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Exclusive - Myanmar's delaying tactics blocking Rohingya return: Bangladesh PM

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Exclusive - Myanmar's delaying tactics blocking Rohingya return: Bangladesh PM

Exclusive - Myanmar's delaying tactics blocking Rohingya return: Bangladesh PM
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By Jonathan Spicer and Rodrigo Campos

NEW YORK (Reuters) - Bangladesh's leader accused neighbouring Myanmar of finding new excuses to delay the return of more than 700,000 Rohingya who were forced across the border over the past year, and said in an interview late Tuesday that under no circumstance would the refugees remain permanently in her already crowded country.

"I already have 160 million people in my country," Prime Minister Sheikh Hasina said, when asked whether Bangladesh would be willing to walk back its policy against permanent integration. "I can't take any other burden. I can't take it. My country cannot bear."

Hasina was speaking to Reuters in New York, where she is attending the annual United Nations meeting of world leaders.

The prime minister, who faces a national election in December, said she does not want to pick a fight with Myanmar over the refugees.

But she suggested patience is growing thin with Myanmar's leader, Nobel Peace Prize winner Aung San Suu Kyi, and its military that she said wields the "main power" there.

Hasina has previously called on the international community to pressure Myanmar to implement the deal.

Calls to Myanmar's government spokesman, Zaw Htay, went unanswered. He said recently that he will no longer answer media questions by phone, but will answer questions at a biweekly press conference.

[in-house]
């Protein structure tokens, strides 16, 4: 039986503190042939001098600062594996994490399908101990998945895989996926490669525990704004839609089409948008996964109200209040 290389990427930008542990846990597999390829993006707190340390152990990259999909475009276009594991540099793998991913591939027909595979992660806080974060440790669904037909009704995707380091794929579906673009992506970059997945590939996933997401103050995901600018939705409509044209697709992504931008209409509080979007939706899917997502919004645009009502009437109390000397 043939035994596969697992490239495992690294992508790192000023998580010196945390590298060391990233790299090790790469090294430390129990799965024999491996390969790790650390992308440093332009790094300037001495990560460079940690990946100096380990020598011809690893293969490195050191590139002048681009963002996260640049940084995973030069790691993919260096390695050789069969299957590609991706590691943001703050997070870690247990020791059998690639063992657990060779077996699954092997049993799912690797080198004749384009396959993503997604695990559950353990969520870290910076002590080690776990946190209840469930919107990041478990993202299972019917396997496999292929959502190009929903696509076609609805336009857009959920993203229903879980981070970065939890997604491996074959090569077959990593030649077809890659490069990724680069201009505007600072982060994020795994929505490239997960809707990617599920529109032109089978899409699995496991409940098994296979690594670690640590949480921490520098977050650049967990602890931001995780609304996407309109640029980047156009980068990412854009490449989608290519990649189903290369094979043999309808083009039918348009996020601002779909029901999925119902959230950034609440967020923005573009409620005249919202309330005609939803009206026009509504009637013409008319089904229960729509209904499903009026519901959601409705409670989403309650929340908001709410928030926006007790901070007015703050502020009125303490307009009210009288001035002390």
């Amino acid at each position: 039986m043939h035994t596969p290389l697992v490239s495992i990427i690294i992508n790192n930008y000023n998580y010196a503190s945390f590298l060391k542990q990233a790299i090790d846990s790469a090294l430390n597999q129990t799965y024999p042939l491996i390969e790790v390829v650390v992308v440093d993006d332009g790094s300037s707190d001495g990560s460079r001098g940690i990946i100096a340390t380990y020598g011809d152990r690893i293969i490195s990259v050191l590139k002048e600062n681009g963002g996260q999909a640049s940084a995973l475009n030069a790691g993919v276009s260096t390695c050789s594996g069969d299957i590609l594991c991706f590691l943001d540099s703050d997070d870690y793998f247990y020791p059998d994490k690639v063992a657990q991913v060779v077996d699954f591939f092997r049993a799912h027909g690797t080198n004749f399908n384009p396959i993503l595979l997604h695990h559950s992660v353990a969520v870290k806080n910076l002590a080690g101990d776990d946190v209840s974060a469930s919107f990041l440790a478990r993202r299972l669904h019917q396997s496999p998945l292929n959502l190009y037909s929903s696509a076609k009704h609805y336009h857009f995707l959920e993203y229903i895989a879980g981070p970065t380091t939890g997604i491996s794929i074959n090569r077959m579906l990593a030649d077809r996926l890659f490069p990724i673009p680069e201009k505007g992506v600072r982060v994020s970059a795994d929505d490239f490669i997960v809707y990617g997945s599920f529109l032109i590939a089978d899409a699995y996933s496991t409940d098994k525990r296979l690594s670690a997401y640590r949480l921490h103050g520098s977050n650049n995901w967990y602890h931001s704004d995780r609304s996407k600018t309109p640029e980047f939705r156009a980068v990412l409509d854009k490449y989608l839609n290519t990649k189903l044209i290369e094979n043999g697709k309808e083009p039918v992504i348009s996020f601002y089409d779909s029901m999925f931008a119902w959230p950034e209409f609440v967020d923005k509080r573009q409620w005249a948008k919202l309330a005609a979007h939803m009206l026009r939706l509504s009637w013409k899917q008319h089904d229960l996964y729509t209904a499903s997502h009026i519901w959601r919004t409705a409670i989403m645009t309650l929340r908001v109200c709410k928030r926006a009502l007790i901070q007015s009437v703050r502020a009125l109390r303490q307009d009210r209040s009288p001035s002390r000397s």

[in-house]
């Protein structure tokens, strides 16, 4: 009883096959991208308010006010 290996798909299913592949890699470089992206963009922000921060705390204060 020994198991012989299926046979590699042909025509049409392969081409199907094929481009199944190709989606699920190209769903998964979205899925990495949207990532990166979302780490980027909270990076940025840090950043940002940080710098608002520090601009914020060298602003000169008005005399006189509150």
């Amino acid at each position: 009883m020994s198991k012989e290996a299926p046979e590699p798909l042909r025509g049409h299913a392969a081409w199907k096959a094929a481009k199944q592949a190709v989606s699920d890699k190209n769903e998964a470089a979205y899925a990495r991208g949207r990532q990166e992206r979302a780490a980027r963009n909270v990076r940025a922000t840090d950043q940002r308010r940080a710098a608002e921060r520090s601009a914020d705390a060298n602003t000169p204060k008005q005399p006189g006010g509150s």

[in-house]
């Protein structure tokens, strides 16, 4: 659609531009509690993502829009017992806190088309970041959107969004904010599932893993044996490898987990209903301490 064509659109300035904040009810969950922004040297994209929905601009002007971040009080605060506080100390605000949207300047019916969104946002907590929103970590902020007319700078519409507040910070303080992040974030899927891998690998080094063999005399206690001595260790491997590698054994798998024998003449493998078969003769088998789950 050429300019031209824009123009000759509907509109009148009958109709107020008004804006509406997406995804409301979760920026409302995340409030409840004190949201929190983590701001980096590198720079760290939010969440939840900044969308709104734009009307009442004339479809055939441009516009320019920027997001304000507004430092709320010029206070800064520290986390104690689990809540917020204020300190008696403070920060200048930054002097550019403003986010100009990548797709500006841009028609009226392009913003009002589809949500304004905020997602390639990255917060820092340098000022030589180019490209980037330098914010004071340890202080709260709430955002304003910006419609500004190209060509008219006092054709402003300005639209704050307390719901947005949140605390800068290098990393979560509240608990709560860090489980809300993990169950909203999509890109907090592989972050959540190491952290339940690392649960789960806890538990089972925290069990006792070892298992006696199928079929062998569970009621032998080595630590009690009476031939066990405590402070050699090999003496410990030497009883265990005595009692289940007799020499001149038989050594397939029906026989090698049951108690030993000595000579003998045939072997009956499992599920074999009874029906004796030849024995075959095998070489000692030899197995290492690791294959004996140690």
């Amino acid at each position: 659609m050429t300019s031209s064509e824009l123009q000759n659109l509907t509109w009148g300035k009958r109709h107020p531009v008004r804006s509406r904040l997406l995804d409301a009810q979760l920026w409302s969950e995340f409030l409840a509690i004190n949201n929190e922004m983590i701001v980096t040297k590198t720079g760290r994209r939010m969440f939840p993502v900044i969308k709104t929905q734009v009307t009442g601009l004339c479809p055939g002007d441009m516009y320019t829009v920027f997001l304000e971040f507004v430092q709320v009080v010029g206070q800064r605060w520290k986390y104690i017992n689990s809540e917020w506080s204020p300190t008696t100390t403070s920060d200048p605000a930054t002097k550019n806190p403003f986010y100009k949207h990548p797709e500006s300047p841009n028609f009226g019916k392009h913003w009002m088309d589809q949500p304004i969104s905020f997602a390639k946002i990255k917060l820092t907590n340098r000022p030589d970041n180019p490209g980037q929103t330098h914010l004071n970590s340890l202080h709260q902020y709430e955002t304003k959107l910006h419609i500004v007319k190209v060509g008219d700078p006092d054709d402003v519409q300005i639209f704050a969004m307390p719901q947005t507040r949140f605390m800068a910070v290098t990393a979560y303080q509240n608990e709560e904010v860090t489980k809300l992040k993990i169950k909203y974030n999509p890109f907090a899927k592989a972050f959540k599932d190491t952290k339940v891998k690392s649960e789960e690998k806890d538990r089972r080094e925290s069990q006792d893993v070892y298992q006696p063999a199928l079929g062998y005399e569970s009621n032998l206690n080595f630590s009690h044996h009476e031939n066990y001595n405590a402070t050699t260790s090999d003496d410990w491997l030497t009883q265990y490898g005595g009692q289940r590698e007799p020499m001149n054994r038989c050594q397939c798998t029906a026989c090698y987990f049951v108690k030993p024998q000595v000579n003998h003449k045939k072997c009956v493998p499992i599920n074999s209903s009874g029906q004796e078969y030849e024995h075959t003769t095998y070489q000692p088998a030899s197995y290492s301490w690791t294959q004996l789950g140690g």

Rohingya fled to refugee camps in Bangladesh after a bloody military campaign against the Muslim minority in Myanmar's Rakhine State. The two countries reached a deal in November to begin repatriation within two months, but it has not started, with stateless Rohingya still crossing the border into Bangladesh and the refugee camps at Cox's Bazar.

"They agree everything, but unfortunately they don't act, that is the problem," Hasina said of Myanmar. "Everything is set but ... every time they try to find some new excuse," she told Reuters.

Myanmar has said it is ready to take back the refugees and has built transit centres to house them initially on their return.

But it has complained that Bangladesh has not provided its officials with the correct forms. Bangladesh has rejected those claims and U.N. aid agencies say it is not yet safe for the refugees to return.

Given the delays, Bangladesh has been preparing new homes on a remote island called Bhasan Char, which rights groups have said could be subject to flooding. Cox's Bazar is also vulnerable to flooding but this year's monsoon season was light.

Hasina said building permanent structures for refugees on the mainland "is not at all a possibility (and) not acceptable" since they are Myanmar citizens and must return.

Rohingya regard themselves as native to Myanmar's Rakhine state, but are widely considered interlopers by the country's Buddhist majority and are denied citizenship.

Human rights groups and Rohingya activists have estimated thousands died in last year's security crackdown, which was sparked by attacks by Rohingya insurgents on security forces in Rakhine in August 2017.

This week, a U.S. government investigation reported that Myanmar's military waged a planned, coordinated campaign of mass killings, gang rapes and other atrocities against the Rohingya.

Myanmar has rejected similar findings as "one-sided" and said it had conducted a legitimate counterinsurgency operation.

Ahead of December's election, Hasina and her ruling Awami League have been on the defensive following student protests over an unregulated transport industry. The protest was triggered after a speeding bus killed two students in Dhaka.

However, the main opposition party, the Bangladesh Nationalist Party, has been in disarray after its leader and former prime minister, Khaleda Zia, was jailed for corruption in February - charges she says were part of a plot to keep her and her family out of politics.

(Reporting by Jonathan Spicer and Rodrigo Campos in New York; Editing by Neil Fullick)

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